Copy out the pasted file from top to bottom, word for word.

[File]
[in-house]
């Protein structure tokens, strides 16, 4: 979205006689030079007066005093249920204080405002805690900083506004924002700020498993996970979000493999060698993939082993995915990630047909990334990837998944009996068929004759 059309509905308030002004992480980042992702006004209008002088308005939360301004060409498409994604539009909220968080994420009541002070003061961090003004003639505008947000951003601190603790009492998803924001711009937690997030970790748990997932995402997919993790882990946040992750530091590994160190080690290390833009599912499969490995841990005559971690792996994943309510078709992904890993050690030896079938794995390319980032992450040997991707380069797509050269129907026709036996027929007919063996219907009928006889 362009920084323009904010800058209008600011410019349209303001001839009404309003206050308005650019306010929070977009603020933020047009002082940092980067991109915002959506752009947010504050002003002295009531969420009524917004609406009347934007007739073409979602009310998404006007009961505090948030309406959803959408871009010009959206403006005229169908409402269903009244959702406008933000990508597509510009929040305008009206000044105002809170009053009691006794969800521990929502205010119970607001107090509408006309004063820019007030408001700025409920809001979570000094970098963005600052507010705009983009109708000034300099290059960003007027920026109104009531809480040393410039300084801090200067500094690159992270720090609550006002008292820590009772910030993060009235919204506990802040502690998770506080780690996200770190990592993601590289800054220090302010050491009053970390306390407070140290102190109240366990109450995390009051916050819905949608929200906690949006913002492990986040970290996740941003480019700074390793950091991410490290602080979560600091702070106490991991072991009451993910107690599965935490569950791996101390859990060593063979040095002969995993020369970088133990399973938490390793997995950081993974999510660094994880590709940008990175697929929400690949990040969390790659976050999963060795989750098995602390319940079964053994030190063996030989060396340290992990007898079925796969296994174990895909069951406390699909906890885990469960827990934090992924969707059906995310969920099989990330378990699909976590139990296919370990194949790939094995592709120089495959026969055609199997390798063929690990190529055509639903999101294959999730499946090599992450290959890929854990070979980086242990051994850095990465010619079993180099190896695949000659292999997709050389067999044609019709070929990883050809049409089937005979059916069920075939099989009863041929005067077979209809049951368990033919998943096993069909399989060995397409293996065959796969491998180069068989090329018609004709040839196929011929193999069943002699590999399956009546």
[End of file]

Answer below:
[in-house]
């Protein structure tokens, strides 16, 4: 979205006689030079007066005093249920204080405002805690900083506004924002700020498993996970979000493999060698993939082993995915990630047909990334990837998944009996068929004759 059309509905308030002004992480980042992702006004209008002088308005939360301004060409498409994604539009909220968080994420009541002070003061961090003004003639505008947000951003601190603790009492998803924001711009937690997030970790748990997932995402997919993790882990946040992750530091590994160190080690290390833009599912499969490995841990005559971690792996994943309510078709992904890993050690030896079938794995390319980032992450040997991707380069797509050269129907026709036996027929007919063996219907009928006889 362009920084323009904010800058209008600011410019349209303001001839009404309003206050308005650019306010929070977009603020933020047009002082940092980067991109915002959506752009947010504050002003002295009531969420009524917004609406009347934007007739073409979602009310998404006007009961505090948030309406959803959408871009010009959206403006005229169908409402269903009244959702406008933000990508597509510009929040305008009206000044105002809170009053009691006794969800521990929502205010119970607001107090509408006309004063820019007030408001700025409920809001979570000094970098963005600052507010705009983009109708000034300099290059960003007027920026109104009531809480040393410039300084801090200067500094690159992270720090609550006002008292820590009772910030993060009235919204506990802040502690998770506080780690996200770190990592993601590289800054220090302010050491009053970390306390407070140290102190109240366990109450995390009051916050819905949608929200906690949006913002492990986040970290996740941003480019700074390793950091991410490290602080979560600091702070106490991991072991009451993910107690599965935490569950791996101390859990060593063979040095002969995993020369970088133990399973938490390793997995950081993974999510660094994880590709940008990175697929929400690949990040969390790659976050999963060795989750098995602390319940079964053994030190063996030989060396340290992990007898079925796969296994174990895909069951406390699909906890885990469960827990934090992924969707059906995310969920099989990330378990699909976590139990296919370990194949790939094995592709120089495959026969055609199997390798063929690990190529055509639903999101294959999730499946090599992450290959890929854990070979980086242990051994850095990465010619079993180099190896695949000659292999997709050389067999044609019709070929990883050809049409089937005979059916069920075939099989009863041929005067077979209809049951368990033919998943096993069909399989060995397409293996065959796969491998180069068989090329018609004709040839196929011929193999069943002699590999399956009546």